Other than this, I'm stumped. High turn-over?

    1. Accelerated depreciation will somewhat mitigate inflation tax effects. (See here and here). Replacement cost depreciation will help shield from the effect too.

      High turnover should help shelter from COGS effects, since costs get updated more quickly, saving the firm from the necessity of using stale and lower costs.

      Another way to approach the problem is to think about what sorts of businesses don't have much depreciation to begin with, since these businesses will be less likely to pay excess taxes during inflation.

  8. If all inventory (and receivables) is financed (at floating, current rates), does it matter (ie debt is indexed to inflation)?

    Slightly off-topic: a few years ago I tried to check whether the US NIPA accounts for corporate profits compensated for this effect (i.e. CPATAX series). I found some vague citations that it used to be historic cost accounting and then it changed in ~1969(?) to replacement value accounting; but it wasn't clear whether the whole series is the latter. Anyone know any references to that?

  9. Invest in companies with pricing power relative to their customers and suppliers. In an inflationary environment, this kind of company can raise prices on its customers more than its suppliers can raise prices on it. This does not solve the tax problem, but can offset its impact on the bottom line. Buffett outlined this in one the Berkshire annual reports from late 70's or early 80's.

  10. What would be the best way to profit from a high inflation? Long stocks, short bonds or short currency?

  11. IFRS applies only to financial reporting. Taxes (at least in the US) are determined by IRS rules. Companies do keep separate tax and financial accounting books. And it is quite possible to have FIFO for your financial reporting and LIFO for your tax reporting, thereby minimizing the impact of inflation on taxes.

    As for capital investments, the issue is complicated by accelerated depreciation and other tax incentives that change the tax depreciation profile quite significantly from the historical depreciation profile.

    Ultimately, the higher tax liabilities can be viewed as a tax on the inflationary capital gains on assets. So, to the extent that taxes eat away part of the inflationary gains, stock are indeed an imperfect hedge, but they are still an hedge.

    I am really not sure what data Summers used--I am generally skeptical of economists when they use financial data, they are often blissfully unaware of the difference between tax and financial reporting. (I speak from personal experience and I am an economist who happens to have training in accounting.)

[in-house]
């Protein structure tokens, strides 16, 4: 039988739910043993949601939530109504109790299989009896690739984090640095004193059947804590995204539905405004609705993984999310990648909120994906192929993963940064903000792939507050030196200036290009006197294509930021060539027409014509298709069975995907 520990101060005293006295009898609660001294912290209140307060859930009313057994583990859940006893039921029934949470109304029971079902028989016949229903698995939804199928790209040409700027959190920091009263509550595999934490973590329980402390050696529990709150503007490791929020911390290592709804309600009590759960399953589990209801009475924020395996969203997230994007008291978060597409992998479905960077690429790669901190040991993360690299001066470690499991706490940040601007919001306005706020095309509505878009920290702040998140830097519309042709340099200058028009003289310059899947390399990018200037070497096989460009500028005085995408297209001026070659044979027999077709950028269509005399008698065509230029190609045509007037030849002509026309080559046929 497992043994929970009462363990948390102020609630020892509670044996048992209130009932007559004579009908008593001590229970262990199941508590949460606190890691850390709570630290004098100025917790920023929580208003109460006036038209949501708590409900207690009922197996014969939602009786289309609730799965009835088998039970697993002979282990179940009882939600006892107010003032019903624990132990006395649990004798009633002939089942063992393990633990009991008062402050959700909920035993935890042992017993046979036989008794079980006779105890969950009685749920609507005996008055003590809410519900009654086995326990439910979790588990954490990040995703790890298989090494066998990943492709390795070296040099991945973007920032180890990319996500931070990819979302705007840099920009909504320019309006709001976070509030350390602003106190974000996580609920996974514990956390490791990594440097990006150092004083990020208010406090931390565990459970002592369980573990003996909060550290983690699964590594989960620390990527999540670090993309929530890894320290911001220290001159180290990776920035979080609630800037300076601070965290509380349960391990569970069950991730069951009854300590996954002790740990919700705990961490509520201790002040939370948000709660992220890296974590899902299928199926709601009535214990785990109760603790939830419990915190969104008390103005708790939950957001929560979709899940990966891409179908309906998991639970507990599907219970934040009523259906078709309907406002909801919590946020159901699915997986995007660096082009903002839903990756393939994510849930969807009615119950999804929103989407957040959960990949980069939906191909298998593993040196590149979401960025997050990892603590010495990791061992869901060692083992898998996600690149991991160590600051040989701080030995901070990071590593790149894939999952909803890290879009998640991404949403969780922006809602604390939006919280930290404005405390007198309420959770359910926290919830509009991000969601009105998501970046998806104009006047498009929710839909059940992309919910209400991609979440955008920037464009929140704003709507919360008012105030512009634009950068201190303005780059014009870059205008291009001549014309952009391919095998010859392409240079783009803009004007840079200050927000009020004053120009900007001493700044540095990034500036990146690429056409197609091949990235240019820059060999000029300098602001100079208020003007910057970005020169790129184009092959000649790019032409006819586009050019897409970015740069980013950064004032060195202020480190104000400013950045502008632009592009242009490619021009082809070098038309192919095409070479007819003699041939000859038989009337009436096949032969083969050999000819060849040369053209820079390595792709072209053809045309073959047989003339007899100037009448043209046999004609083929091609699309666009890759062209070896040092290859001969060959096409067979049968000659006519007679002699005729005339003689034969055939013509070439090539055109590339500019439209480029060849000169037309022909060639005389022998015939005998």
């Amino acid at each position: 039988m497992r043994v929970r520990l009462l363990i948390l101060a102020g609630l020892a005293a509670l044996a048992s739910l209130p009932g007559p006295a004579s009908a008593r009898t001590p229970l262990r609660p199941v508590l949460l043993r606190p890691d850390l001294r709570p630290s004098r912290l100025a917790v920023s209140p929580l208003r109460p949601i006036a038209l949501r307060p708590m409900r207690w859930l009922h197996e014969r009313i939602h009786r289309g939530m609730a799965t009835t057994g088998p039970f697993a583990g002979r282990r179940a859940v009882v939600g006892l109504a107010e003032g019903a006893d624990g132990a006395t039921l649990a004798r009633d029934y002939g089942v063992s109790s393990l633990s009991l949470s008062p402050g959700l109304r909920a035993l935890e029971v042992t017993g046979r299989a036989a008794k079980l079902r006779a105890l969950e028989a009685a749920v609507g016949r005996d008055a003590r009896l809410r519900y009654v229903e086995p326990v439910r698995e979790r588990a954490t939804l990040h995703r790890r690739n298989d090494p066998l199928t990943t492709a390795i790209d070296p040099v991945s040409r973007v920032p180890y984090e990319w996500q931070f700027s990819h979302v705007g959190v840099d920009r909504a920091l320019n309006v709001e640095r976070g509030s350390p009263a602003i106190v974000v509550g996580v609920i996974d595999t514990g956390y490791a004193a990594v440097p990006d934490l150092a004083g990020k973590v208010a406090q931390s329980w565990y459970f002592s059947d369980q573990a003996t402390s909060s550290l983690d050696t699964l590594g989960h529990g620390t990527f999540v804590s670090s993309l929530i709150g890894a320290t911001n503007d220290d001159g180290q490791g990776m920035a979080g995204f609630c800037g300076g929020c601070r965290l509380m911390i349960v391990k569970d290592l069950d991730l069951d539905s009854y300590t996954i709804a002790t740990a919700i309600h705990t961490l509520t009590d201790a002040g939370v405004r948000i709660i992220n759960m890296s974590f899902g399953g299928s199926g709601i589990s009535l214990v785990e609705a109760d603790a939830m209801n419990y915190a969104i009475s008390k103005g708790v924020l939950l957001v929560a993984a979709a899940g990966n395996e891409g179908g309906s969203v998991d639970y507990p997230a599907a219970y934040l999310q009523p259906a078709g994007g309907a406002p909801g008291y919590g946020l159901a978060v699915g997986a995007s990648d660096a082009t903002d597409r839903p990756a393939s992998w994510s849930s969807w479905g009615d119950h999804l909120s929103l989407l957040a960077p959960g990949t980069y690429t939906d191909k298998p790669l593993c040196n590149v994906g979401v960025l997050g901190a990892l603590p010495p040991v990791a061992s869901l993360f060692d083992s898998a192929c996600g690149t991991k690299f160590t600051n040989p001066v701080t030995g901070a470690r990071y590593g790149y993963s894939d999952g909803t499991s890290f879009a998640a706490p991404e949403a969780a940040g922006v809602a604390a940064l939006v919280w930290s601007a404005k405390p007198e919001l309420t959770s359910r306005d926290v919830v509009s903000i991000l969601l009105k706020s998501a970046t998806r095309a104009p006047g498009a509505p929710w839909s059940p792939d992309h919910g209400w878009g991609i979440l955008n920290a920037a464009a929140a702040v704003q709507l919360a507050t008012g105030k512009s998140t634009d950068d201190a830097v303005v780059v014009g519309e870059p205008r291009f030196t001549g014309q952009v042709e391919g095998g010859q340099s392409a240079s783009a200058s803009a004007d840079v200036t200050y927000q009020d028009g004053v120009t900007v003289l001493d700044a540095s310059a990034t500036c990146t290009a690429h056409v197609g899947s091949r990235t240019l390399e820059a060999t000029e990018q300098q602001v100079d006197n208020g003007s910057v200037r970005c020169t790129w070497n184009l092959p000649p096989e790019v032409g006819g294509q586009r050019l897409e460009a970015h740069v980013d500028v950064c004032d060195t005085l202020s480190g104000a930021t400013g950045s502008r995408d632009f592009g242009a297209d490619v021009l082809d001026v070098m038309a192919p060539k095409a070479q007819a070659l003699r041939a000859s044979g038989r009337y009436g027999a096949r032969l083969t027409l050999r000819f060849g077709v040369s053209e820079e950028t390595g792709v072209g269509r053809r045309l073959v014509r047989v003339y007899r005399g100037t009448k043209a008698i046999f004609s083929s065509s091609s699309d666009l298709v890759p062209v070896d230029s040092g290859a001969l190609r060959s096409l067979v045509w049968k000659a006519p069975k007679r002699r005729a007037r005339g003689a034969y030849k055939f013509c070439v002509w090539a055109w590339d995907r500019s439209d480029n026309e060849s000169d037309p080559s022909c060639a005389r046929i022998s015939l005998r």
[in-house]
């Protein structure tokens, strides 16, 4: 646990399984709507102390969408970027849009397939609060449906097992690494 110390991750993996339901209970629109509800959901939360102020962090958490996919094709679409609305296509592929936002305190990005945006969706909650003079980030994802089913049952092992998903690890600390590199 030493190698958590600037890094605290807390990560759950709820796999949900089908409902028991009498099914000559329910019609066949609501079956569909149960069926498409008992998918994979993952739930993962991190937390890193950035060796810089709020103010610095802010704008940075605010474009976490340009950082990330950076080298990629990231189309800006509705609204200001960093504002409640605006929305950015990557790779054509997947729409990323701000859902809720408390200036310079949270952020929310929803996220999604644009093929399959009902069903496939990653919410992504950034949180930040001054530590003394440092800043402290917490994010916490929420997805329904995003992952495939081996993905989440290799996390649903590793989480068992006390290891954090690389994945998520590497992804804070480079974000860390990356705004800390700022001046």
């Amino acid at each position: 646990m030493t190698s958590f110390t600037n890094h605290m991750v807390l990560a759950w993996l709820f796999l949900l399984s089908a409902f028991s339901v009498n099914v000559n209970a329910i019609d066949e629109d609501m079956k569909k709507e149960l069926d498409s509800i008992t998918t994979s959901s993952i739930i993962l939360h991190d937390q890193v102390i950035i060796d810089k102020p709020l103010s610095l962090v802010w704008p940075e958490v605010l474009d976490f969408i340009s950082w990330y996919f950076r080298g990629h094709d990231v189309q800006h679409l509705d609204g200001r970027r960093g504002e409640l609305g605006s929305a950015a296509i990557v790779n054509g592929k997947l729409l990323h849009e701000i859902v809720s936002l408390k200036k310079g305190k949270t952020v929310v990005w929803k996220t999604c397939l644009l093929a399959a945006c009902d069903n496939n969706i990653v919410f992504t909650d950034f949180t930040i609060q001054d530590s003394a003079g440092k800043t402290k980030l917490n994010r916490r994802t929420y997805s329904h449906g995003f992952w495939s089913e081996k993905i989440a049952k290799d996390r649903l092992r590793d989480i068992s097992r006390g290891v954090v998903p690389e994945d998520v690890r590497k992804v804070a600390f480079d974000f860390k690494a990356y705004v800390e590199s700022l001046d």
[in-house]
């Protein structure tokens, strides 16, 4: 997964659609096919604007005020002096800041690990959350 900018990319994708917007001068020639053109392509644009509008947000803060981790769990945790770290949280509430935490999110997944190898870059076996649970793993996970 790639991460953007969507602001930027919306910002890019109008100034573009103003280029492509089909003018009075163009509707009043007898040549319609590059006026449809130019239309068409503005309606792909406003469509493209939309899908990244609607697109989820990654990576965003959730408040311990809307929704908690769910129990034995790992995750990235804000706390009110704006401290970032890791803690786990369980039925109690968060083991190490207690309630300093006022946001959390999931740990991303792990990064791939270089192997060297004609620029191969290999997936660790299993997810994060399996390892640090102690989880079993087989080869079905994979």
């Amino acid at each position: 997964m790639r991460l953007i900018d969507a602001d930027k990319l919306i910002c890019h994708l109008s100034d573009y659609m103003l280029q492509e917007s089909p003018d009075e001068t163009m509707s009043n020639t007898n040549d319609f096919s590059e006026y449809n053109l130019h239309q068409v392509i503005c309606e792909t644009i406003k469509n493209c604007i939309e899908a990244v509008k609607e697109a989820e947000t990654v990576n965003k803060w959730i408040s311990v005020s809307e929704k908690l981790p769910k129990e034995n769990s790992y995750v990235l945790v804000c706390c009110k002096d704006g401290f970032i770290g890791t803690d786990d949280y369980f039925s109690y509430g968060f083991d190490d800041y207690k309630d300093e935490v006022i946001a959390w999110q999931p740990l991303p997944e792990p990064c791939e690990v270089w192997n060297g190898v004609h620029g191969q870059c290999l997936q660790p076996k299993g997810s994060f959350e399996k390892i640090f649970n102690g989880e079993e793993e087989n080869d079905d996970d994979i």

Secondly, are you talking about a permanent rise in the rate of inflation or a temporary surge that may last for a while but will eventually subside? Because the implications for dividend discount model are different for each. Also, you have completely ignored the fact that inflation reduces the likelihood of default--after a stock is a call option on the assets of the firm and the delta of the option with respect to the inflation has to be positive.

    The issue is quite complicated because it is generally difficult to isolate inflationary episodes that are also associated with political turmoil and heightened uncertainty, both of which undoubtedly weigh on stock valuations.

    So, really if the question is are stock an good hedge against troubled times with inflation, then the answer is no. Are stocks a good hedge against inflation with complete tranquility otherwise? The answer is we don't know because there are no such periods in history.

    1. You bring up a good point that it is the tax books that are the relevant variable, not accounting books as dictated by IFRS. The IRS allows LIFO, for instance, whereas Revenue Canada doesn't.

      I did ignore the fact that inflation reduces the real value of debt and interest payments, as you point out, therefore cushioning the negative effect from COGS and depreciation. The Summers paper finds that the debt effect was not sufficiently strong to fully compensate investors.

    2. I checked with one of my accountant friends and he said that I was wrong--the IRS code mandates that if you use LIFO for tax purposes then you have to use it for financial accounts as well.

      On a separate point, according the NIPA, "inventory profits" accounted for nearly 15% of pre-tax corporate income (for nonfinancial corporations) in the decade of the 1970s compared with the 50-year average of about 5%. So, a huge portion of the profits in the 1970s was simply not "sustainable" and investors would have seen through it. I think the tax angle is relatively minor--the accounting literature's findings are mixed on the tax angle.

  12. JP,

    I've followed your comments on MacroMania and Free Advice, and I like your blog. I feel I have something to add here, since I've done research on this topic. It is true that in countries where inflation has been low and steady for a long time (e.g. US, UK, Canada... most industrialized countries) stock returns do not adjust for inflation (contra Irving Fisher). But, when inflation is high and/or volatile, investors do appear to require compensation for equity investments, and stock returns include an inflation premium. What is at the root of this I didn't study, but I think it's possible that when inflation is low and stable, people don't notice it and therefore don't require the compensation.

  13. Here's something I wrote a couple years ago on the issue:

    1. Prof J, thanks for stopping by. I like your point about investing in Israel. Companies that are familiar with the negative effects of inflation will be better equipped to deal with these problems as they arise.